PITTSFORD, Vt. — Cam Chioffi, 17, was named after Bruins great Cam Neely. He is the starting goalie for the Weston High School hockey team. But that’s like saying Michael Jordan was just an outfielder for the Birmingham Barons.
When the ice melts, Chioffi is also a world champion fly fisherman.
His combination of talent seems contradictory. In hockey he strives to keep pucks out of the net, in fly fishing the more trout the better in his landing net.
“He’s certainly already more decorated than anybody in the [United States] adult or youth [teams] ever in history,” said Paul Bourcq, head coach of the US Youth Fly Fishing Team.
In June at the US Youth Fly Fishing National Championship in Syracuse, Chioffi won both individual and team gold. That comes on the heels of his individual and team gold-medal wins at the Youth Fly Fishing World Championship in Ireland last summer. Chioffi is the first US angler – men’s division included — to hold titles in both the team and individual categories at once.
Recently he and his father fished the waters of central Vermont as a tuneup for the 2014 World Youth Fly Fishing Championship in Poland that began Sunday and ends Saturday. His goal was to be the first US angler to repeat individual and/or team gold.
Fly fishing, where imitation bugs lure fish on light tackle, is big in Europe and out west. Here people don’t really understand it, said Chioffi, who is the youngest member of the US travel team.
“People say to me ‘You guys live near some of the best striper waters in the country, Cape Cod Bay.’ Yet we drive thousands of hours and spend thousands of dollars to catch these little trout. We put all our time and effort into the pursuit of the trout.”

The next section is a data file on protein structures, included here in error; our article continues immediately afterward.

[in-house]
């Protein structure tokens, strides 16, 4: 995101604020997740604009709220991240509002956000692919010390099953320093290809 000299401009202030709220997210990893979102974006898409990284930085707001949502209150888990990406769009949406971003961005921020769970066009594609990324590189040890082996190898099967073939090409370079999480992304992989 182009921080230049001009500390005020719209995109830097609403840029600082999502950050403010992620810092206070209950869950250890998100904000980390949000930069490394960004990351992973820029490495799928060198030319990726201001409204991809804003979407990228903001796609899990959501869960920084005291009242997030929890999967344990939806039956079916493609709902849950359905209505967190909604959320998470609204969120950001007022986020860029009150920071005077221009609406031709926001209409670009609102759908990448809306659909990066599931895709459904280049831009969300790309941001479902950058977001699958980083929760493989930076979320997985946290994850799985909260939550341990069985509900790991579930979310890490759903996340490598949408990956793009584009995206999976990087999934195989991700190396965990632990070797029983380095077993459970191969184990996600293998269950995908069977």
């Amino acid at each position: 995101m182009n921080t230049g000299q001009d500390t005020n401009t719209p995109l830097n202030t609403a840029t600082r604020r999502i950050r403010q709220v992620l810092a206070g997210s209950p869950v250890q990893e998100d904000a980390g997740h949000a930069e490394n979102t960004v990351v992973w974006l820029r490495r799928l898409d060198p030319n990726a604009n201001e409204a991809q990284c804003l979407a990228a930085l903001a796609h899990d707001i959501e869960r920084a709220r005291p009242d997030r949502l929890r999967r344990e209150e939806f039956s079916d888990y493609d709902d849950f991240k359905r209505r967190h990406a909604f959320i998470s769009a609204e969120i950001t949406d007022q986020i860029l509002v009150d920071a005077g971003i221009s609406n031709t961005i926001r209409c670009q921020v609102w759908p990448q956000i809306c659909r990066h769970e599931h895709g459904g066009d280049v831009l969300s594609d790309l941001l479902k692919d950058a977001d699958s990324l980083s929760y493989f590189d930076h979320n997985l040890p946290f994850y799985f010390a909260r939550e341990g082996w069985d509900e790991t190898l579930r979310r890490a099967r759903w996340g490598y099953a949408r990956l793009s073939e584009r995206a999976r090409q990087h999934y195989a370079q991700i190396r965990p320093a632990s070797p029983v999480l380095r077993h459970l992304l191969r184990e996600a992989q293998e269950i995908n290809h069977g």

He said the magic is in the battle.
“They have this saying, ‘The tug is the drug.’ When the fish eats the fly and you’re connected on the other end and you feel them fighting that’s, I think, what people are in pursuit of the most . . . it’s a huge adrenaline rush.”
As the rushing Furnace Brook cascades around the rocks, the young angler explained why it’s more fun to fly fish than fish with a traditional rod and reel.
“The fight on a fly rod is a lot better, every time you catch a fish, you feel like you have a monster on the end of your line every time.”
There’s history here. In June 1955, President Dwight Eisenhower went fly fishing at Furnace Brook. He only caught one undersized trout despite the fact that the local fish hatchery got wind of his visit and stocked the waters with rainbow trout.
According to the US Fish and Wildlife Service, a local man apologized for the poor showing.
“Oh that’s all right,” replied Ike. “It was a hell of a lot better than sitting behind a desk at 1600 Pennsylvania Avenue!”
Chioffi likes to play mind games with the trout.
“I like to think of myself a little bit like a trout psychologist. Part of being a good angler is thinking like the fish think. Where they’re going to hide, where they are going to be eating, what they’re going to be eating, ” he said.
But there will be no Trout Almondine for him. Everything Chioffi catches with his barbless flies, he releases.
“This morning we were fishing and we just caught 30-40 trout. We stopped at a deli and got turkey sandwiches with bacon, Swiss cheese, lettuce and tomato,” he said.
Chioffi was hooked on the sport in 1999 in North Carolina by his very patient father, Bill: “He was 2 and he yanked the fish out of the water and it was dangling at the end of the line and he kept yelling, ‘Hold on fishy, hold on fishy.’ From that point on he always wanted to be in the water with me.’’
Cam was fly fishing at 8 and learning competitive fly fishing at a clinic in Central Pennsylvania when he was 13.
He’s has a great deal of experience but he has also made some rookie mistakes. As a novice, he nearly drowned in the Pulaski River in Upstate New York when he slipped on a ledge, falling into the icy rapids.
“My waders were filled up,” he said, but he managed to pull himself out. “It was scary, but I didn’t think I was done.”